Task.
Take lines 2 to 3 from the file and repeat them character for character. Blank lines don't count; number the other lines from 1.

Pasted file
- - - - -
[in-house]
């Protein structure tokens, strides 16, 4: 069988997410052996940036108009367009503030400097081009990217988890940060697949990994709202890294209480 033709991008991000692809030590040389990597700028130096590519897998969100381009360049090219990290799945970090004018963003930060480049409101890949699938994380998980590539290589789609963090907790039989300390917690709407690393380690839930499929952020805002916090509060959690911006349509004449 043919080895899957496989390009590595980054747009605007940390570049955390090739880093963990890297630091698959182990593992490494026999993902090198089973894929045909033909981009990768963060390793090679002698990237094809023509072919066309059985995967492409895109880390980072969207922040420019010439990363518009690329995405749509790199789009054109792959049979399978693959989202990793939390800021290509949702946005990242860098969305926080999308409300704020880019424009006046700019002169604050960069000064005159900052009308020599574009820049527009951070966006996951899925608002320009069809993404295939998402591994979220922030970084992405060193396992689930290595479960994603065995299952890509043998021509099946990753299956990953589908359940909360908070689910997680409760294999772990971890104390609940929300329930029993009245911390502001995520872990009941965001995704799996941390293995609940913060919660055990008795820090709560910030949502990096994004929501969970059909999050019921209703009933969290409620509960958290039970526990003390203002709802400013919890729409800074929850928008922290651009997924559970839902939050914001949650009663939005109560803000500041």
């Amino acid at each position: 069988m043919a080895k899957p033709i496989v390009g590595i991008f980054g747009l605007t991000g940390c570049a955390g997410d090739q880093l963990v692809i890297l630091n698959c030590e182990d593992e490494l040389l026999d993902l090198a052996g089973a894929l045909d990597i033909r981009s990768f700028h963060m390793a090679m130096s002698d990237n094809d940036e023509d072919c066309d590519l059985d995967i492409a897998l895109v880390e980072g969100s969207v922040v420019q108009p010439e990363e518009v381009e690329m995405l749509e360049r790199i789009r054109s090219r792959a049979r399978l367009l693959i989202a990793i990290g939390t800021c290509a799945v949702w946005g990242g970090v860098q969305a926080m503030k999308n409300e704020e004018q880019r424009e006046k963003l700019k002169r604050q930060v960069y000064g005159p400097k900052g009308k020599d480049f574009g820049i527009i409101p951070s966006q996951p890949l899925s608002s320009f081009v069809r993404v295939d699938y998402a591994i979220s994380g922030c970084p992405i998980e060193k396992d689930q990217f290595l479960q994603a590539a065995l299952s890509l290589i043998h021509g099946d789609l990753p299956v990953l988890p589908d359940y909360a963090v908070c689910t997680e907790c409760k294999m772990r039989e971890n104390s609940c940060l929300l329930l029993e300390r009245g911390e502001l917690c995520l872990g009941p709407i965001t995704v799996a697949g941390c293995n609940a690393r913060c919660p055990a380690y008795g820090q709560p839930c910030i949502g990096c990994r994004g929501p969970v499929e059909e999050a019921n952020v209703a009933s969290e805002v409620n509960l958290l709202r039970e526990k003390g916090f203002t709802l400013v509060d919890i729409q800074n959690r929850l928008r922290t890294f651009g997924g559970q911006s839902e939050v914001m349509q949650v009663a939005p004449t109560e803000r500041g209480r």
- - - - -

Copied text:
């Protein structure tokens, strides 16, 4: 069988997410052996940036108009367009503030400097081009990217988890940060697949990994709202890294209480 033709991008991000692809030590040389990597700028130096590519897998969100381009360049090219990290799945970090004018963003930060480049409101890949699938994380998980590539290589789609963090907790039989300390917690709407690393380690839930499929952020805002916090509060959690911006349509004449 043919080895899957496989390009590595980054747009605007940390570049955390090739880093963990890297630091698959182990593992490494026999993902090198089973894929045909033909981009990768963060390793090679002698990237094809023509072919066309059985995967492409895109880390980072969207922040420019010439990363518009690329995405749509790199789009054109792959049979399978693959989202990793939390800021290509949702946005990242860098969305926080999308409300704020880019424009006046700019002169604050960069000064005159900052009308020599574009820049527009951070966006996951899925608002320009069809993404295939998402591994979220922030970084992405060193396992689930290595479960994603065995299952890509043998021509099946990753299956990953589908359940909360908070689910997680409760294999772990971890104390609940929300329930029993009245911390502001995520872990009941965001995704799996941390293995609940913060919660055990008795820090709560910030949502990096994004929501969970059909999050019921209703009933969290409620509960958290039970526990003390203002709802400013919890729409800074929850928008922290651009997924559970839902939050914001949650009663939005109560803000500041």
């Amino acid at each position: 069988m043919a080895k899957p033709i496989v390009g590595i991008f980054g747009l605007t991000g940390c570049a955390g997410d090739q880093l963990v692809i890297l630091n698959c030590e182990d593992e490494l040389l026999d993902l090198a052996g089973a894929l045909d990597i033909r981009s990768f700028h963060m390793a090679m130096s002698d990237n094809d940036e023509d072919c066309d590519l059985d995967i492409a897998l895109v880390e980072g969100s969207v922040v420019q108009p010439e990363e518009v381009e690329m995405l749509e360049r790199i789009r054109s090219r792959a049979r399978l367009l693959i989202a990793i990290g939390t800021c290509a799945v949702w946005g990242g970090v860098q969305a926080m503030k999308n409300e704020e004018q880019r424009e006046k963003l700019k002169r604050q930060v960069y000064g005159p400097k900052g009308k020599d480049f574009g820049i527009i409101p951070s966006q996951p890949l899925s608002s320009f081009v069809r993404v295939d699938y998402a591994i979220s994380g922030c970084p992405i998980e060193k396992d689930q990217f290595l479960q994603a590539a065995l299952s890509l290589i043998h021509g099946d789609l990753p299956v990953l988890p589908d359940y909360a963090v908070c689910t997680e907790c409760k294999m772990r039989e971890n104390s609940c940060l929300l329930l029993e300390r009245g911390e502001l917690c995520l872990g009941p709407i965001t995704v799996a697949g941390c293995n609940a690393r913060c919660p055990a380690y008795g820090q709560p839930c910030i949502g990096c990994r994004g929501p969970v499929e059909e999050a019921n952020v209703a009933s969290e805002v409620n509960l958290l709202r039970e526990k003390g916090f203002t709802l400013v509060d919890i729409q800074n959690r929850l928008r922290t890294f651009g997924g559970q911006s839902e939050v914001m349509q949650v009663a939005p004449t109560e803000r500041g209480r």